Meredith Kleykamp and Jake Rosenfeld are professors of sociology at the University of Maryland and the University of Washington, respectively. Both are members of the Scholars Strategy Network, and both wrote an op-ed for the Los Angeles Times.

The topic: How the decline of labor unions has widened the racial wage gap and that "African Americans and other people of color have a lot at stake." They track the history of unions, their rise, their more recent sliding numbers, and the effect that has had on wages:

[O]ur research aimed to discover what wage trends among blacks and whites, men and women, would have looked like if union membership in the private sector of the U.S. economy had not declined so sharply. Here is what we learned:

• Had union membership rates for women remained at late-1970s levels, racial wage inequality among women in private sector jobs today would be reduced by as much as 30%.

• If rates of union membership among African American men working in the private sector were as high today as in the early 1970s, weekly wages would now be about $50 higher. For a full-time worker, that translates to an income increase of $2,600 a year. Regardless of race, all male workers have lost ground in the private sector as unions have declined.

They describe the modern labor movement as "remarkably inclusive" and one that has boosted African American and white workers and their families economically. The authors also conclude that the dwindling number of private sector unions has made the state of America's economic and social problems worse, including racial wage gaps.

Here are a few of the benefits that unions have provided:

labor unions brought us

See: "What a difference a union can make!" and "Why unions matter, in a measly 1 minute 19 seconds."

chart graph why unions matter

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VIDEO: Why unions matter, in a measly 1 minute 19 seconds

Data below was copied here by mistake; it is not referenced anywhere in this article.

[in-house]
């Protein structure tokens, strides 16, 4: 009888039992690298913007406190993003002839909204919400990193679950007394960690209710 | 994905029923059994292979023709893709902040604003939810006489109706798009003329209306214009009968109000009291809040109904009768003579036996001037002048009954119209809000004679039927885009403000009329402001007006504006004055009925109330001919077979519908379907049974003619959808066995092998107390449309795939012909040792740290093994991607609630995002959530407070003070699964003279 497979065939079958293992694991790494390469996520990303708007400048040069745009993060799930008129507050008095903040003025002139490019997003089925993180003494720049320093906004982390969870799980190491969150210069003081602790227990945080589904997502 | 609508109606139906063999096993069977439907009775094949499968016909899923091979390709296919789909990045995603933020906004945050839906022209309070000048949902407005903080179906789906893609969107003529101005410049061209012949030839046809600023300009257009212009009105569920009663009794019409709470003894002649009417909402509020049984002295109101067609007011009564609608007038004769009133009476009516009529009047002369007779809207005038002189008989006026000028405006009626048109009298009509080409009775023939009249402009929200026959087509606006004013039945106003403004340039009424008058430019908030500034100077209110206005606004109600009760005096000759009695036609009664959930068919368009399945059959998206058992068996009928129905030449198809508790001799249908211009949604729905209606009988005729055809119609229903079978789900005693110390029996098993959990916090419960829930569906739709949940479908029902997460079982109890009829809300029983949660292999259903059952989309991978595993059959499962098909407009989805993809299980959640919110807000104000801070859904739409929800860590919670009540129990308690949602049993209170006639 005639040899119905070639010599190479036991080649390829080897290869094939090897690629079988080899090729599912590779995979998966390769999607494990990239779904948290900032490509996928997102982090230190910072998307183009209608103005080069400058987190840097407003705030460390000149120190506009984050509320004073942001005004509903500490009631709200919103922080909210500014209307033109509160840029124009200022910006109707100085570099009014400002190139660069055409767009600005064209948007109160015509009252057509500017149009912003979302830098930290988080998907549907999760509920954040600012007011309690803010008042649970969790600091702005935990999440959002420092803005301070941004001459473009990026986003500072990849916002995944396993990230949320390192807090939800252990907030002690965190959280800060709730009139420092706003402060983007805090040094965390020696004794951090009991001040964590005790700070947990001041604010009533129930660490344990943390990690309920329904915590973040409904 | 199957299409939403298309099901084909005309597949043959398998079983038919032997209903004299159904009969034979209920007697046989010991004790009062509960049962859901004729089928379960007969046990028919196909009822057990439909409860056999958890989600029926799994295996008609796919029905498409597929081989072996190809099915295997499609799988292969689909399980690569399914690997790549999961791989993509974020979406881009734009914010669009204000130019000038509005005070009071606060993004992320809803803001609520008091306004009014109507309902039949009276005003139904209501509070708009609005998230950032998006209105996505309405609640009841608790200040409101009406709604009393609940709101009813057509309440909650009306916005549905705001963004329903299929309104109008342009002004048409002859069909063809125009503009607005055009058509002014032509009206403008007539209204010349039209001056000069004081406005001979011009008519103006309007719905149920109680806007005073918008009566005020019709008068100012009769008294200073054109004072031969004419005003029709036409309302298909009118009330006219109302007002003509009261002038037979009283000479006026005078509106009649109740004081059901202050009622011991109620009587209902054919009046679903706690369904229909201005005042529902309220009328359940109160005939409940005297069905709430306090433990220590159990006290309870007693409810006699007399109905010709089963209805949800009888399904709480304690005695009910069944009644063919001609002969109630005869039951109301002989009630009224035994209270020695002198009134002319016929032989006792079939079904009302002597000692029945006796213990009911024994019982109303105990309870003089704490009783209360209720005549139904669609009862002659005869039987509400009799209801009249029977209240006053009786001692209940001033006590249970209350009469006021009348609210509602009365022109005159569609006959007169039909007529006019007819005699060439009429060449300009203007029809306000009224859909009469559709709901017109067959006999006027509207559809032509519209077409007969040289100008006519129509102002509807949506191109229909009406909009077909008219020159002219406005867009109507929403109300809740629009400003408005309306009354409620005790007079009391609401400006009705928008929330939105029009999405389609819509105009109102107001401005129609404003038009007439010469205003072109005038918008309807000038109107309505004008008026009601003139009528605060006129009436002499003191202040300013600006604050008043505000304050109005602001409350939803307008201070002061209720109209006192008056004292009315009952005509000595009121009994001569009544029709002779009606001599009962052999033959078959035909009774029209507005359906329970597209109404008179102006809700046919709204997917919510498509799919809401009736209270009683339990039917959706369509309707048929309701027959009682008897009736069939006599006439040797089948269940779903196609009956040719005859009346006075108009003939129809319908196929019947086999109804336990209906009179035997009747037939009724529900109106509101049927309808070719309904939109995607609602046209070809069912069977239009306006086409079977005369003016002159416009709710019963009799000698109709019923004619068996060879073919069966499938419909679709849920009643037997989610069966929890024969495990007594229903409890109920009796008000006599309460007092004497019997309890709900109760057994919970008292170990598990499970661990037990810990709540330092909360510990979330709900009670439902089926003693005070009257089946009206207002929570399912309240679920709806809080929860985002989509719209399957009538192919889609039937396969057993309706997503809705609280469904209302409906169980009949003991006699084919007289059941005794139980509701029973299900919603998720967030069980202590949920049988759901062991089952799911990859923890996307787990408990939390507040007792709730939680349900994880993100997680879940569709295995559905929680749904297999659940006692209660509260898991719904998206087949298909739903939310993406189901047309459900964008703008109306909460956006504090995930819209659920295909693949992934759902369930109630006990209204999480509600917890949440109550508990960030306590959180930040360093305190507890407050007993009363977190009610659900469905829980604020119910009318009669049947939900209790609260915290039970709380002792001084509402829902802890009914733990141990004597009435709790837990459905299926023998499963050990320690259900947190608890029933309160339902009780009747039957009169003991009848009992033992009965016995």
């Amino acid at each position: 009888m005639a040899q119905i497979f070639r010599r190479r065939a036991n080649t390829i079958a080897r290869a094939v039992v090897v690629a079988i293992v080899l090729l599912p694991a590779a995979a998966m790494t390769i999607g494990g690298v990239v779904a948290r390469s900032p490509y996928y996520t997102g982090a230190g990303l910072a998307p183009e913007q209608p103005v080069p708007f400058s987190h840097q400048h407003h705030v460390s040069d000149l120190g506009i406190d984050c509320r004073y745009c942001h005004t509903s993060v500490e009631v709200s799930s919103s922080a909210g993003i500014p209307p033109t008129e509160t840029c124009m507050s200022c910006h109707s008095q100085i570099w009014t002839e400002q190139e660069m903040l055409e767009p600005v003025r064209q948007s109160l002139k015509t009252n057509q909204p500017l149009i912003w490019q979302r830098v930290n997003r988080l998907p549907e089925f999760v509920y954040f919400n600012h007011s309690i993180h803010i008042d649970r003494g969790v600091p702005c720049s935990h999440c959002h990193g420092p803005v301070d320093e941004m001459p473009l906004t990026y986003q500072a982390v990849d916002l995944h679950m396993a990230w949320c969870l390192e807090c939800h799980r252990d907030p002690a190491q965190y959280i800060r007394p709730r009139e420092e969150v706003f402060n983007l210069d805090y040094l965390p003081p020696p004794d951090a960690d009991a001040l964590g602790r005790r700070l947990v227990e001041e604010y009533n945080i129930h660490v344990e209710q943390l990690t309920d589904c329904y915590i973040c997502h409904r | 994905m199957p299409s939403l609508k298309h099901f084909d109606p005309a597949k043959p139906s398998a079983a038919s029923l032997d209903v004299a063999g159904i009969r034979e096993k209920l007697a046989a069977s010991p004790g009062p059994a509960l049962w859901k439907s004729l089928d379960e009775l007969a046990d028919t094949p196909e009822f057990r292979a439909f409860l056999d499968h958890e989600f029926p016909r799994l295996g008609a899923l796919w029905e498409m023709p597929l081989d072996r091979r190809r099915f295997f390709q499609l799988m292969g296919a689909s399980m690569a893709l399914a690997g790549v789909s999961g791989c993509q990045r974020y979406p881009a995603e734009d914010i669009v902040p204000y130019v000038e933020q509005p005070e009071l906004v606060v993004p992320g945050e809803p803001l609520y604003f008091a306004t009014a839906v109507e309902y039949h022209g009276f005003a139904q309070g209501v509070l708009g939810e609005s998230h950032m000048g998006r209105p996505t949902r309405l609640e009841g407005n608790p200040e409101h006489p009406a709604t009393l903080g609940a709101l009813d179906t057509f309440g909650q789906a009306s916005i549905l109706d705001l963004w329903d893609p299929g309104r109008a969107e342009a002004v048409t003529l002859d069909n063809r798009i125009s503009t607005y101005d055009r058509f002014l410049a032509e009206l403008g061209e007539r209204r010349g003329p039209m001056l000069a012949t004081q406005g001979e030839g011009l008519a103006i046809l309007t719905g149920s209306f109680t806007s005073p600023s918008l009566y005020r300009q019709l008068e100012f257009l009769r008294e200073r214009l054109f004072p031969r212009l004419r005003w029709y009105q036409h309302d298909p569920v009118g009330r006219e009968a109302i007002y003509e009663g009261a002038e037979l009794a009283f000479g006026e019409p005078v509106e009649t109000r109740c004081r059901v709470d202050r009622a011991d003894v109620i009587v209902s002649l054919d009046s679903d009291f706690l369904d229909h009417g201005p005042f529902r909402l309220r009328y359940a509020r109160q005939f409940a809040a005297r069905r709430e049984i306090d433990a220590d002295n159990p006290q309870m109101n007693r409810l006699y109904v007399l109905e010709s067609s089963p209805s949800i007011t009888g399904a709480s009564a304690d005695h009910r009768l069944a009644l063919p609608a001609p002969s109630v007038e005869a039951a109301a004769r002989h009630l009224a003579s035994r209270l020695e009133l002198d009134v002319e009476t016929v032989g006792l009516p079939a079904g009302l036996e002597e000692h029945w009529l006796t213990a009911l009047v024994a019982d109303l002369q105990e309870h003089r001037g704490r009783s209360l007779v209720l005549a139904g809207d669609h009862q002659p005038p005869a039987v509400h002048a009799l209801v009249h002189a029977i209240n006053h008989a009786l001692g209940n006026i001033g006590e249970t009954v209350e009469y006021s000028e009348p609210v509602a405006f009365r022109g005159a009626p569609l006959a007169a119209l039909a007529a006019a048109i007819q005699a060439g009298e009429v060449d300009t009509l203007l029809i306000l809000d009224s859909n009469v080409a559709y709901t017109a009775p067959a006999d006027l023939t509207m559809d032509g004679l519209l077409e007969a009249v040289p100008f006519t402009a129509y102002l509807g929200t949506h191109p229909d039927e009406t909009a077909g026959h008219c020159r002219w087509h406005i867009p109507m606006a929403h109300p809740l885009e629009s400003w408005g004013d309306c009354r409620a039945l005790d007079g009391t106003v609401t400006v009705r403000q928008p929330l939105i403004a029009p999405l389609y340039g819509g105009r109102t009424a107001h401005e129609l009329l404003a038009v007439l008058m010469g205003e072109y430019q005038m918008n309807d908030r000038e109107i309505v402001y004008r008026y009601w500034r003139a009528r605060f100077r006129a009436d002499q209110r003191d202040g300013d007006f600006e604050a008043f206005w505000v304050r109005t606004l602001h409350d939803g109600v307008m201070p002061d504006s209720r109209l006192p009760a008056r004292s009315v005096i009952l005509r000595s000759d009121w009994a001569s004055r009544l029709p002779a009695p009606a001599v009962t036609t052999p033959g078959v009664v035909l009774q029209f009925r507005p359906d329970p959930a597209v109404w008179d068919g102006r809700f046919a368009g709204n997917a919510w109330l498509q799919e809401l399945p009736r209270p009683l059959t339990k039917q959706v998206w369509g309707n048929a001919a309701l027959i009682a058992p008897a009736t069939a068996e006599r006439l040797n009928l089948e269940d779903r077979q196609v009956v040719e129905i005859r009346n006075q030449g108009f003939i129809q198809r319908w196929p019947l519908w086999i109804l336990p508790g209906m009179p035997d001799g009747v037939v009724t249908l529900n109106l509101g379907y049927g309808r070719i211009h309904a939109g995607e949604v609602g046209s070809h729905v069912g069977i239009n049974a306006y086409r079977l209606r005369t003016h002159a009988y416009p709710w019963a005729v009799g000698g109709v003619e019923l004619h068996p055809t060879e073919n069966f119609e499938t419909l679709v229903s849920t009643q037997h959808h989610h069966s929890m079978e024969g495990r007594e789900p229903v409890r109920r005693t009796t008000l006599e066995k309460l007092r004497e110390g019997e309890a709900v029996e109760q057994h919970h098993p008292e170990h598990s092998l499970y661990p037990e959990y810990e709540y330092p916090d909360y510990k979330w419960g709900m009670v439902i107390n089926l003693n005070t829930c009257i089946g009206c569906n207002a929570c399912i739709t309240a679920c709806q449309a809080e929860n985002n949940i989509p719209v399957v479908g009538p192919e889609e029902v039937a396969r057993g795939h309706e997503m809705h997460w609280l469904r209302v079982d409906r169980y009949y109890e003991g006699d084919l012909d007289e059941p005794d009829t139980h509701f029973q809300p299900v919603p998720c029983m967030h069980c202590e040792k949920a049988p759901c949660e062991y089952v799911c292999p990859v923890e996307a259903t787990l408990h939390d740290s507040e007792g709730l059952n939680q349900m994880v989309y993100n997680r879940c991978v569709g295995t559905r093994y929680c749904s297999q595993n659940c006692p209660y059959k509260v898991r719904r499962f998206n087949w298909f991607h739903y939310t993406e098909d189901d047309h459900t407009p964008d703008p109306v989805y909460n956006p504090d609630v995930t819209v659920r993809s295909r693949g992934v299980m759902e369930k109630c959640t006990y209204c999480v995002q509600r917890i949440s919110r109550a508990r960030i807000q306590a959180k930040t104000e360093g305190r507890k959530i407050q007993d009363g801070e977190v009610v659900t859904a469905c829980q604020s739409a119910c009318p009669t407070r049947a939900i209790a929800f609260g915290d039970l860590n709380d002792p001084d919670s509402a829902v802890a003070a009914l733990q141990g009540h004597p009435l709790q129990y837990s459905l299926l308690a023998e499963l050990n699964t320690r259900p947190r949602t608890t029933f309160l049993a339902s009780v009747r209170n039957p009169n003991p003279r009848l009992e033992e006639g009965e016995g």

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chart graph why unions matter

Via Colin Gordon from June 2012:

Author's analysis of Historical Statistics of the United States, unionstats.com, Piketty and Saez (2003), and The World Top Incomes Database (http://g-mond.parisschoolofeconomics....)

The video is from the Economic Policy Institute, and it shows how unions are declining, paralleling the abrupt uptick of income inequality. Gee, what a coincidence... and what a shame, because: "What a difference a union can make!"

Along with the video, Think Progress has three charts also showing why unions matter, including how the income of the richest one percent has risen as middle class incomes drop:

Income inequality is skyrocketing, while worker wages stagnate and more and more people leave unemployment for low-wage, part time jobs. [...]

[L]ike many workers, fast food employees could greatly benefit from the ability to collectively bargain. After all, their minimum wage jobs have actually become worth even less as time goes on. While those one percent of top earners are seeing a great spike in their incomes, the low-wage worker is feeling deflated.

Earlier I posted an L.A. Times reader who suggested, "Instead of tying the minimum wage to state law, let us tie that wage to corporate profits." Twitter pal @vinctee added, "Or CEO pay."

And another of my Twitter followers, @johnncastlerock, tweeted, "Raise to $16/hr and tie annual increases to national productivity. Corp 'profits' too easy to manipulate."